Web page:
RV Investigator in Sydney!

The Marine National Facility research vessel Investigator arrived in Sydney earlier this week, which made for some spectacular photos of the ship against grey clouds and a dark harbour!

The 94 metre vessel tied alongside at the Royal Australian Navy’s Fleet Base East, in Woolloomooloo, which is known as Garden Island.

Check out the aerial photos.

This slideshow requires JavaScript.


Measuring an ocean of change

THIS MEDIA RELEASE WAS DISTRIBUTED BY CSIRO, IMOS AND THE MNF ON FRIDAY 15 MAY 2015.

Researchers head to the seas off the east coast of Australia today on Australia’s new Marine National Facility research vessel, Investigator, to put in place ongoing measurements to track the vast volumes of water that influence our weather and climate.

“The East Australian Current sets the whole structure of the Tasman Sea,” CSIRO scientist and voyage leader Dr Bernadette Sloyan said.

“It influences our climate, the ecosystem, commercial and recreational fishing, much of what we see on the coast.

“If the current wasn’t there, we’d have a very different Tasman Sea.”

Dr Sloyan said the current was also a key component of global ocean circulation, moving heat, freshwater and nutrients around the South Pacific.

It moves massive amounts of water – each second transporting more than 25 million cubic metres of water, or 10,000 Olympic swimming pools, southwards.

“The voyage will deploy six large moorings, from the continental slope to the deep ocean off Brisbane,” Dr Sloyan said.

“This is where the East Australian Current approaches its maximum strength and its flow is relatively uniform so we can measure the current’s average flow and how it varies over time.”

The collaboration between CSIRO, the Marine National Facility and the Integrated Marine Observing System (IMOS) will enable the maintenance of multi-year monitoring of the current.

“The East Australian Current shows variations over a range of timescales from seasonal to decadal,” IMOS Director Tim Moltmann said.

“Much of what we know about the current has come from irregularly distributed observations collected over many decades.

“What is lacking is a sustained time-series of observations of the East Australian Current across its entire extent and of sufficient duration to understand seasonal, interannnual and decadal signals.

“The IMOS observations will provide significant new insights into the variable nature of the East Australian Current.”

Dr Sloyan said the current had important implications for Australia’s weather and climate.

“It is the dominant mechanism for the redistribution of tropical Pacific Ocean heat between the ocean and atmosphere in the Australian region,” she said.The waters in the Tasman Sea have warmed by more than 2oC, faster than other parts of the world’s oceans.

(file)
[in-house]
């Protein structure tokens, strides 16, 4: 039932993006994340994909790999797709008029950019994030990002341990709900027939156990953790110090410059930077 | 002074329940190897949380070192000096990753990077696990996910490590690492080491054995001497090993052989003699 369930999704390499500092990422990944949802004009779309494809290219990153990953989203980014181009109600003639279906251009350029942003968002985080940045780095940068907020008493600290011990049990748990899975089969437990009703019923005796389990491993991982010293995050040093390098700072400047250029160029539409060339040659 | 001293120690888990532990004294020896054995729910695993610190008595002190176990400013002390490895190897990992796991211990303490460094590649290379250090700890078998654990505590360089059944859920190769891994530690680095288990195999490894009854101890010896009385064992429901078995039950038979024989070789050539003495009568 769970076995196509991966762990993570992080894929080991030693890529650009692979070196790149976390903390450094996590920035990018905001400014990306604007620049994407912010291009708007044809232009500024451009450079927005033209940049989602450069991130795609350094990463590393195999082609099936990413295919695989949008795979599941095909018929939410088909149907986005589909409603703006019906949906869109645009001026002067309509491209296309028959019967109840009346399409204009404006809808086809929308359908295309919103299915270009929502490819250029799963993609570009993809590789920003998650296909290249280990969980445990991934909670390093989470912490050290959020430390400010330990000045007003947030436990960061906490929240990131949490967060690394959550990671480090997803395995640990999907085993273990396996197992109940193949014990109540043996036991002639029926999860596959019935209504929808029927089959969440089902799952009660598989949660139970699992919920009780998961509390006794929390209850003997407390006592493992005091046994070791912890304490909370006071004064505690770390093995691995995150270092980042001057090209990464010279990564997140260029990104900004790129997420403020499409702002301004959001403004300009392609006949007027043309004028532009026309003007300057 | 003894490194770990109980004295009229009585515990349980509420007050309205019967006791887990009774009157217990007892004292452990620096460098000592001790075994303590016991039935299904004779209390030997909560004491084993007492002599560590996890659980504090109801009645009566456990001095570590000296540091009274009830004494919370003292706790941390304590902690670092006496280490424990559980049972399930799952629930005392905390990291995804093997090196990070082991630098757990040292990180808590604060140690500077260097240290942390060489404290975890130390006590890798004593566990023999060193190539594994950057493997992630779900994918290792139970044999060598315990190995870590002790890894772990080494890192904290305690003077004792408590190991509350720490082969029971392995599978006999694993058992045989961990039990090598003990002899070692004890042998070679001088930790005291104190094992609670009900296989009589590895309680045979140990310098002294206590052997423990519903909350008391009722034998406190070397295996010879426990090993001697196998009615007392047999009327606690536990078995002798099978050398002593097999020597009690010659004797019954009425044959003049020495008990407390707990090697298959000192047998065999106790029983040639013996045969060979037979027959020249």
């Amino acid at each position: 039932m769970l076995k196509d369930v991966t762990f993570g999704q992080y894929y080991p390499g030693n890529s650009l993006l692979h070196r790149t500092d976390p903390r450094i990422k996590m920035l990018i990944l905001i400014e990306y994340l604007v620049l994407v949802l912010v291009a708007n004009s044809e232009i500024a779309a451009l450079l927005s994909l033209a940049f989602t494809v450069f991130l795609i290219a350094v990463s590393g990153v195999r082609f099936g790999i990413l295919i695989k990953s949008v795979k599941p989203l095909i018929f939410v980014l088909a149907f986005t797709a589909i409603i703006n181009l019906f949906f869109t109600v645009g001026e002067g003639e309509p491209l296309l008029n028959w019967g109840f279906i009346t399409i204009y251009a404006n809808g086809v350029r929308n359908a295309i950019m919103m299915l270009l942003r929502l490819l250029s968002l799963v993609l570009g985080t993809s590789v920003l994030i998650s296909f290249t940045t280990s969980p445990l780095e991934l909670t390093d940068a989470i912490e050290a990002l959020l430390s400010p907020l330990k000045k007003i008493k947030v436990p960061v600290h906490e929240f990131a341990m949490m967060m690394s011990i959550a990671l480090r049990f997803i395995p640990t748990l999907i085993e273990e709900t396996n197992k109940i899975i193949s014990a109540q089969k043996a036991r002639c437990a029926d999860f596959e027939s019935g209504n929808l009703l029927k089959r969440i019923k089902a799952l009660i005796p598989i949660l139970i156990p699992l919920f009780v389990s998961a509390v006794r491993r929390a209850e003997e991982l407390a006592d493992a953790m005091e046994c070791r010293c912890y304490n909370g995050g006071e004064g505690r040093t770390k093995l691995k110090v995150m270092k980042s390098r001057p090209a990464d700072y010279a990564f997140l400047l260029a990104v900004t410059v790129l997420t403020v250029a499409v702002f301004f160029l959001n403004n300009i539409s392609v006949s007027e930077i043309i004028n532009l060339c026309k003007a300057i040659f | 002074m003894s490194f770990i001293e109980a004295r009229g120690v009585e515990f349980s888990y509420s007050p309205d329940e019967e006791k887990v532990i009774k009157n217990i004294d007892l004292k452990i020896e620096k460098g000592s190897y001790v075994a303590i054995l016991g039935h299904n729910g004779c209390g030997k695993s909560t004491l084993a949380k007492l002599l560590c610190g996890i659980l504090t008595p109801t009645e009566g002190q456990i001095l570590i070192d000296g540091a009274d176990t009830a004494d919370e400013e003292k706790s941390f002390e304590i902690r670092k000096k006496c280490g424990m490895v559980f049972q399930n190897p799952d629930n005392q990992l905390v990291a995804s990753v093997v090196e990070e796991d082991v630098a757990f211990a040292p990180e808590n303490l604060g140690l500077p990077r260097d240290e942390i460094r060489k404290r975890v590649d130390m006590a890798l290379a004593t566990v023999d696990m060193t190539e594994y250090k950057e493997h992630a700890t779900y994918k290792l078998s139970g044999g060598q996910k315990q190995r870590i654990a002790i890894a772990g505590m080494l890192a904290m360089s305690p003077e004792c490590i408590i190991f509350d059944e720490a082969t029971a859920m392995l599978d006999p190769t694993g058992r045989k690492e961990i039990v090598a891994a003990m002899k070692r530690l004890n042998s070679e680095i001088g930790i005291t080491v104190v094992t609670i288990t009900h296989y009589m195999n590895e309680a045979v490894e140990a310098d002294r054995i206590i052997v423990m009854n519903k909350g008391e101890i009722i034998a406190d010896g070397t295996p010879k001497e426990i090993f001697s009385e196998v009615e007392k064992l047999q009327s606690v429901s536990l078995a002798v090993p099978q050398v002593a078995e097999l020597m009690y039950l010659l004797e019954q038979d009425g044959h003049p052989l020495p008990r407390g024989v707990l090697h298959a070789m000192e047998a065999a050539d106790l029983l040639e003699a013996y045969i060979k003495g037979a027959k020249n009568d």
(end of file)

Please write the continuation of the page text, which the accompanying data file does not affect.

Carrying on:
“Western boundary current regions, such as the EAC system, are highly variable and linked to large-scale ocean changes,” Dr Sloyan said.

“Monitoring the EAC therefore, provides information of the large-scale drivers of regional ocean change. These changes may result in subtropical marine species moving into temperate waters, altering the habitat of many species.”

Investigator is a 93.9 metre purpose-built research vessel, capable of travelling 10,000 nm in a single voyage, carrying up to 40 scientists and support staff, from the equator to the Antarctic ice-edge. The Marine National Facility is a blue-water research capability funded by the Australian Government. Under direction of an independent Steering Committee, it is owned and operated by CSIRO on behalf of the nation.


Would you look at that, CSIRO’s on Instagram!

REBLOGGED FROM NEWS@CSIRO ON TUESDAY 12 MAY 2015

When CSIRO got started way back in 1926, the telegram was one of the primary methods of communication. Almost a century on we’re still ‘graming’ but this time the medium is a little more… visual.

Yep, you guessed it: CSIRO got an Instagram account. If you are part of the Instagram community follow us @CSIROgram for a glimpse into our world of world-leading science.

We’ve already got a few pics up ready for you to like, and we’re even going to run a competition to celebrate (but more on that later).

Why Instagram?

We’re fortunate enough to see the marvels of science on a daily basis, we see the beauty of the Australian landscape – from the desert to the beach, the forest to the bush and all points in between. We see creatures great and infinitesimally small. We see incredible technology come to life, like advanced robotics, energy harvesting technologies and incredible ocean-faring vessels. Now we want to share this visual feast with you.

And to get things started, we’re running a competition.

Well, hello sailor

If you’re in the Sydney area this week, we want to see your best selfies with the Marine National Facility’s RV Investigator as it visits Sydney for the first time.

Which side is her good side? The RV Investigator will be our selfie celeb when the vessel arrives in Sydney

Which side is her good side? The RV Investigator will be our selfie celeb when the vessel arrives in Sydney

It’ll be coming through the Heads around 3pm to berth at Garden Island. Send us your best shots by using #CSIROgram for a chance to win a guided tour of the most impressive marine research vessel we’ve ever seen.

Why would you set yourself up for ridicule, as you whip out the selfie stick and bunch together with friends and family awkwardly in public? Prizes of course.

The selfie we decide is  the most interesting/special/amusing will win a tour on the RV Investigator when it’s back in Sydney on the 19th June, 2015. This is a rare opportunity, the ship isn’t open to the public and you would be one of the few  people (who aren’t marine biologists) to set foot on these hallowed decks.

We also have merchandise galore to giveaway for honorable mentions and runners up – over 100 items in fact.